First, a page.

Given the amount of weight admissions officers give to standardized test scores, I realize that everyone not applying only to test-optional schools is therefore entitled to a reasonable amount of stress over them. Yes, they count for a lot, and having to deal with them can be exhausting and overwhelming when piled on top of everything else the average high school junior or senior is trying to accomplish. What concerns me, though, is the tendency to confuse worrying (and talking) compulsively about the SAT with getting a good score on it.
If I may play armchair psychologist for a moment, I think that all that talking serves a distinct purpose, namely that it creates the illusion of control. If you can expound upon every last thing that could possibly be on the test (and, of course, the distribution of “hard” and “easy” tests throughout the year), then you can beat it. And thus the more you expound on it, the better you’re likely to do.
Only it doesn’t quite work that way.
The truth is that it doesn’t really matter how much time you spend worrying about the SAT; there is absolutely no correlation between thinking about all the awful things that could happen if you don’t get a good score and actually getting a good score. Stressing and/or talking about it endlessly will not make your — or your child’s — score miraculously go up. If anything, it’ll have the opposite effect. Carefully identifying weak points and then working consistently and meticulously to remedy them will.
Besides, one of the things the SAT tests is the ability to think flexibly under pressure — to recognize when the inverse of a rule rather than the rule itself is being tested, and to quickly apply formulas and strategies that aren’t obviously called for (this is as much true for Critical Reading and Writing as it is for Math). While the vast majority of the concepts tested on the SAT are highly predictable, the specific ways in which those concepts are tested cannot always be anticipated.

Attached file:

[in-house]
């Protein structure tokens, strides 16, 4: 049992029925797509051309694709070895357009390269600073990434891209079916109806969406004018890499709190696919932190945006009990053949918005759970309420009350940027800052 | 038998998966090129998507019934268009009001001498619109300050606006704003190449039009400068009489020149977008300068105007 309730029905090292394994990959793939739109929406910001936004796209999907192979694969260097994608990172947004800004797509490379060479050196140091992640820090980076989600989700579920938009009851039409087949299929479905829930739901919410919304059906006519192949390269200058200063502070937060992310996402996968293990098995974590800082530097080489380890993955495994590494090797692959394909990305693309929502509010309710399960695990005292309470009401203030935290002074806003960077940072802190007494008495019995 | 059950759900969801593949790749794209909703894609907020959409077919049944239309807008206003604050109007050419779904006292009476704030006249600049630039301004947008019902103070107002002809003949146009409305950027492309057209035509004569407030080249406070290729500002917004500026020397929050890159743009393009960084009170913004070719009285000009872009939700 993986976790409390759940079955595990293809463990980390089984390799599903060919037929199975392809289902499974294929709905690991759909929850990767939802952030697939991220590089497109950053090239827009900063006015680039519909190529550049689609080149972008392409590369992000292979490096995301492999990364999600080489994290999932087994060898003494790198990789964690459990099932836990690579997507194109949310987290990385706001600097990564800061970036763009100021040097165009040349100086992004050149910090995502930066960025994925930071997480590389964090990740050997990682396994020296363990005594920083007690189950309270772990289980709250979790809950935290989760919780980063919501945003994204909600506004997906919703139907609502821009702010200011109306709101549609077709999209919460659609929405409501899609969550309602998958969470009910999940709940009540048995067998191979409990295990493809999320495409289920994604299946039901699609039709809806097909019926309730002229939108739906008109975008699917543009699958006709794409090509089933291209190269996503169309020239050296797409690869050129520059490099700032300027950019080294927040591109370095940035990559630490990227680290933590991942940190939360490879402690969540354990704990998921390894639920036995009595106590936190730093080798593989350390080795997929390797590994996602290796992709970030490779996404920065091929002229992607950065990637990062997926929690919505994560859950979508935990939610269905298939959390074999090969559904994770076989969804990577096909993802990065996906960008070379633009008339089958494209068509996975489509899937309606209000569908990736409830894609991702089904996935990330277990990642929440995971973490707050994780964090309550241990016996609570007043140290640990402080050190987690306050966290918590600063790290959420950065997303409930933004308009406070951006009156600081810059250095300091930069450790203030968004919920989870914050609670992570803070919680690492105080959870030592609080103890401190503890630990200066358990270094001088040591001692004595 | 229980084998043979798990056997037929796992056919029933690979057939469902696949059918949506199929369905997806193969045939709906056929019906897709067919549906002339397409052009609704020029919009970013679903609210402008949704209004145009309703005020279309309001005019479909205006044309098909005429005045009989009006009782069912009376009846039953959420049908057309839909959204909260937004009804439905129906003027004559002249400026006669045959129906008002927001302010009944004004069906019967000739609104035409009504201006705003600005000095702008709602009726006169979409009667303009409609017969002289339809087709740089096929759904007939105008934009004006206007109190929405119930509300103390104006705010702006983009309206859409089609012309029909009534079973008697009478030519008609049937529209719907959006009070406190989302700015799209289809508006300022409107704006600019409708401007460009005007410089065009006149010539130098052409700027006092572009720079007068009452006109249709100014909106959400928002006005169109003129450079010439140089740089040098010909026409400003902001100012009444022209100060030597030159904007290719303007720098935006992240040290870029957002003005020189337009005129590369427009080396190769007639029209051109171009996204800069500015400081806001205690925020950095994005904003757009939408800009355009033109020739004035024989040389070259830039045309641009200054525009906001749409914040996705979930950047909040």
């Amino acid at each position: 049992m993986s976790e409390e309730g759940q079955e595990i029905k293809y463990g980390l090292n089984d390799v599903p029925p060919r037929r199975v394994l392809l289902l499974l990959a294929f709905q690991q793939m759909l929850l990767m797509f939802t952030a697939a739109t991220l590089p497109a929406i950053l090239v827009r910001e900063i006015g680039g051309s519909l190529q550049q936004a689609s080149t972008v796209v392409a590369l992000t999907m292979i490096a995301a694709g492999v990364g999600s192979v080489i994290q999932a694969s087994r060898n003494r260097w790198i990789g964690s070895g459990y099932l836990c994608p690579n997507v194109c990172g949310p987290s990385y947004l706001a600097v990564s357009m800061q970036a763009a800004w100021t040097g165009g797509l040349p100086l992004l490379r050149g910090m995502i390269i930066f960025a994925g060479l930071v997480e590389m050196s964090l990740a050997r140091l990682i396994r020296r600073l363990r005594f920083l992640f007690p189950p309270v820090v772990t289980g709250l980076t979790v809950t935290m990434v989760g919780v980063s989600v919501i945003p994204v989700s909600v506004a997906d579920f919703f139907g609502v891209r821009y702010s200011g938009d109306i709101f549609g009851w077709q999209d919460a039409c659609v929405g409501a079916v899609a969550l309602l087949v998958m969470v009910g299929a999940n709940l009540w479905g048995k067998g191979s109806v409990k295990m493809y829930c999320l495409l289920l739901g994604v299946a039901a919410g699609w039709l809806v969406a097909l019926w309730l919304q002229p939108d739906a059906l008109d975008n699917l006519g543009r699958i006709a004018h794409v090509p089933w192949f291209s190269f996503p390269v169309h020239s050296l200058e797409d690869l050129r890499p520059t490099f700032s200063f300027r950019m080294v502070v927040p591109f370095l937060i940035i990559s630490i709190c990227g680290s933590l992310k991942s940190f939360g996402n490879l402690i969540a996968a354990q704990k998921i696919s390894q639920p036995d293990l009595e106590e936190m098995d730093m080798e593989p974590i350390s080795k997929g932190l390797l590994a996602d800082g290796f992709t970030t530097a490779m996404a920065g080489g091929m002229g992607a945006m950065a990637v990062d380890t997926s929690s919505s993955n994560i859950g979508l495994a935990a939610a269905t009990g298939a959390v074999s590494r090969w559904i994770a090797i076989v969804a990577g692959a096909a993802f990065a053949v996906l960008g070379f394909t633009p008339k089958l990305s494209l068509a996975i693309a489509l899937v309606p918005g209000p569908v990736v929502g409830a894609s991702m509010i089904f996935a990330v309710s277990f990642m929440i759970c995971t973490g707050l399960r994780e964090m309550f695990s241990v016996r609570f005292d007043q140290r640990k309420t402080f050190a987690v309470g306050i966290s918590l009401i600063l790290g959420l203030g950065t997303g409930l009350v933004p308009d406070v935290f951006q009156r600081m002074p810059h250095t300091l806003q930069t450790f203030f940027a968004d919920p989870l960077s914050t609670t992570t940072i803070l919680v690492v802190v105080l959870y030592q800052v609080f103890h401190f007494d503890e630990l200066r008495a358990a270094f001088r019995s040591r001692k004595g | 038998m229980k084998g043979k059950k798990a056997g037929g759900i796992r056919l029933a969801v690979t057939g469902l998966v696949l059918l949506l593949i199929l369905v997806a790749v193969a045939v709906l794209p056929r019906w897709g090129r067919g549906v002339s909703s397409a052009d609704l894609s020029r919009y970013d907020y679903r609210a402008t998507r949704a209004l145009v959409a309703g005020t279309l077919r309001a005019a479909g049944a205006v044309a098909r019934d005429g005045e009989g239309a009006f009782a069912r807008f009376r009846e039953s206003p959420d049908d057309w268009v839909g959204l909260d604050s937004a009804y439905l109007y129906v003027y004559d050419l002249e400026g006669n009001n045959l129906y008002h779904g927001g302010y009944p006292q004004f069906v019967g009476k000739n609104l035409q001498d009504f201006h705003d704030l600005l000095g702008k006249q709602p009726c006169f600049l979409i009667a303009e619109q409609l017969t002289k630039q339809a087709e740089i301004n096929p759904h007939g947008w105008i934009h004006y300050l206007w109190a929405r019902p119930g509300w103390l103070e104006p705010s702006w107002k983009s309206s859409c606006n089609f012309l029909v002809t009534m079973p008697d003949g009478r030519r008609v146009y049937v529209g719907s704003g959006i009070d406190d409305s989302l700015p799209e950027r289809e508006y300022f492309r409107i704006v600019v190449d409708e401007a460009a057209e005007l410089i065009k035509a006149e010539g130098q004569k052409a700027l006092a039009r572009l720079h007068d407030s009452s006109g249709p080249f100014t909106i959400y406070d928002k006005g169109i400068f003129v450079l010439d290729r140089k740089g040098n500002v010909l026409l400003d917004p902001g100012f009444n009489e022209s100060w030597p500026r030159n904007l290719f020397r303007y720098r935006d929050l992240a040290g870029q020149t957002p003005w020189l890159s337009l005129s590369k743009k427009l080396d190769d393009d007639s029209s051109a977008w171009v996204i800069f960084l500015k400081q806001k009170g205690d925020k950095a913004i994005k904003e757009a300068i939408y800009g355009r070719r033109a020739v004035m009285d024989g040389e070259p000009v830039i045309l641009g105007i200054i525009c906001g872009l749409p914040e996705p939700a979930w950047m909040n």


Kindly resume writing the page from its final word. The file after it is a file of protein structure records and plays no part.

Despite its flaws, one of the things that the College Board is truly brilliant at is including just enough unpredictable questions to make it incredibly difficult to get a perfect score. This might involve combining two concepts that aren’t typically tested in a single question, or including passage-based question that actually require you to know the meaning of a word — not just figure it out from context. The whole point is that you *can’t* really study for these things, and stressing out about them will make it harder, not easier, to approach them methodically when you encounter them on the test.
Incidentally, most of my really high-scoring students, including ones who didn’t start out scoring anywhere near so high, did not 1) spend significant amounts of time freaking out about the SAT, or 2) constantly listen to their parents work themselves into a frenzy about how competitive things were and how therefore anything less than an 800 was unacceptable. Sure, they grumbled a bit about having to take practice tests and occasionally flubbed an easy question because they over-thought it, but they simply put in the time, did the work, listened to what I said (!), and that was that. They took the test, did well, got into excellent colleges, and moved on with their lives, all without making themselves half-crazy in the process. Easier said than done? Naturally. But something to keep in mind as you witness the nervous breakdowns around you.